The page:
Reputation and economic performance in English medieval towns, 1250-1550

Dr Catherine Casson

Today, when English towns and cities face a decline in their established economy or competition from other locations, urban planners and developers often look towards retail and cultural developments as the solution for improving economic performance. Cities that played an important role in the Industrial Revolution, such as Leeds, Nottingham and Birmingham, have recently redefined themselves as retail and leisure destinations by investing in new museums, art galleries and shopping malls.

Redevelopment requires a re-evaluation of a city’s attributes. Modern York, for example, is known for its narrow medieval streets and small boutique shops, but these characteristics are now believed to deter the establishment of many large chain stores and cause shoppers to abandon York in favour of Leeds.

This project suggests that reputation could play a part in economic performance, and that policy-makers may have a role in supporting those types of institution that encourage it. The project uses a modern economic and social definition of reputation. An individual or institution possesses reputation when they can confidently be expected by others to behave honestly. Good reputation builds trust and encourages people to participate in, or trade with, the reputable individual or institution. This concept of reputation has been used by economic historians to analyse the evolution of modern commerce.

This project will be the first to apply this modern concept systematically to the medieval period, presenting a comparative study of how the civic authorities of seven towns, London, Norwich, Colchester, Nottingham, Leicester, Bristol and York, used reputation as an economic and political asset during the period 1250-1550. Administrative, literary and archaeological sources reveal that civic authorities sought to engender trust and confidence in the economy, governance and society of their town amongst a range of people. In doing so they hoped to develop a good reputation for their town that could help it overcome the economic upheavals and political turmoil of the medieval period.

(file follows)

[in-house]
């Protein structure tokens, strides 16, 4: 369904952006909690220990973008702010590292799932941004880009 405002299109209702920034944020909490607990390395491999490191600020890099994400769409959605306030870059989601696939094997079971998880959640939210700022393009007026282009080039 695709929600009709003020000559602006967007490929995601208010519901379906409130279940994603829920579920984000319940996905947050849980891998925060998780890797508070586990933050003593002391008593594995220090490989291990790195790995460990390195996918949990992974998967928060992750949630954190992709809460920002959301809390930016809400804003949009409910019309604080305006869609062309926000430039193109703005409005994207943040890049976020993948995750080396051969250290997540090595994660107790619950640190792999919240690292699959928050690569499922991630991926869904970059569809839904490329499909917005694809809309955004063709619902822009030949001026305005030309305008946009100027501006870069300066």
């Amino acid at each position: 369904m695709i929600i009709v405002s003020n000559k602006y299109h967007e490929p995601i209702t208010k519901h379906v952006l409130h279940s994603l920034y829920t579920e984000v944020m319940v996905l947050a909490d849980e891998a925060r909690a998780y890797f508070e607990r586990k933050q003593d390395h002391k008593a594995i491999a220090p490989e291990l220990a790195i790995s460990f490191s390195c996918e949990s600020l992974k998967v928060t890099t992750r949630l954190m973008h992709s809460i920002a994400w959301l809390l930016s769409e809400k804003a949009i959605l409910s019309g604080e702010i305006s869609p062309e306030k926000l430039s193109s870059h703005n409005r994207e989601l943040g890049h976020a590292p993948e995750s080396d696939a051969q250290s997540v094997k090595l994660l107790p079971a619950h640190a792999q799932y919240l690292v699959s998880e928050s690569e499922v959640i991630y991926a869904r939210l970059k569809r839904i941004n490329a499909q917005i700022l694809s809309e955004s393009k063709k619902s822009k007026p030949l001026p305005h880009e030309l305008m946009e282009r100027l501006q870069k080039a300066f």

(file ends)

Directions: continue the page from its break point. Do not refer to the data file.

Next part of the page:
Uniquely this project examines how these reputation-building strategies caused towns to prevent, halt or reverse economic decline. The project examines whether changes in the fortunes of towns were linked to differences in reputation and reputation-building strategies. The economic performance of each town is measured by the values of its recorded wealth in taxation returns, the level of business shown in customs accounts of overseas trade, the value of rents, the number of new buildings being constructed and the number and range of new professions emerging. Comparisons are made across towns and over time.

While today’s urban planners and developers focus mainly on retail and cultural developments as the solution to restore civic fortunes, this project argues that the civic authorities of medieval English towns adopted six strategies:regulating trade; competitive pricing; following royal requirements; maintaining the right to self-govern; infrastructure and esteem.

Research into this topic has already been undertaken using sources from London, Norwich and Leicester for the period 1400-1500, the findings from which have been presented at conferences including the Economic History Society Conference 2012 and the University of Oxford Medieval Economic and Social History Seminar. Results so far indicate that there were some variations between towns in the reputation-building strategies used, for example London and Norwich were more concerned about maintaining good relations with the crown than Leicester. Variation also occurred over time, especially in the extent to which civic authorities sought to maintain their right to self-government.

Through its examination of a wide range of reputation-building strategies this project unites issues that are often distributed across different bodies of literature, for example political history, economic history and social history. Its analysis is informed by a range of evidence, covering different types of sources, a number of locations and a broad period. Much debate is present today regarding how to improve urban economic performance, yet the most innovative methods may have come from the reputation-building strategies of medieval towns.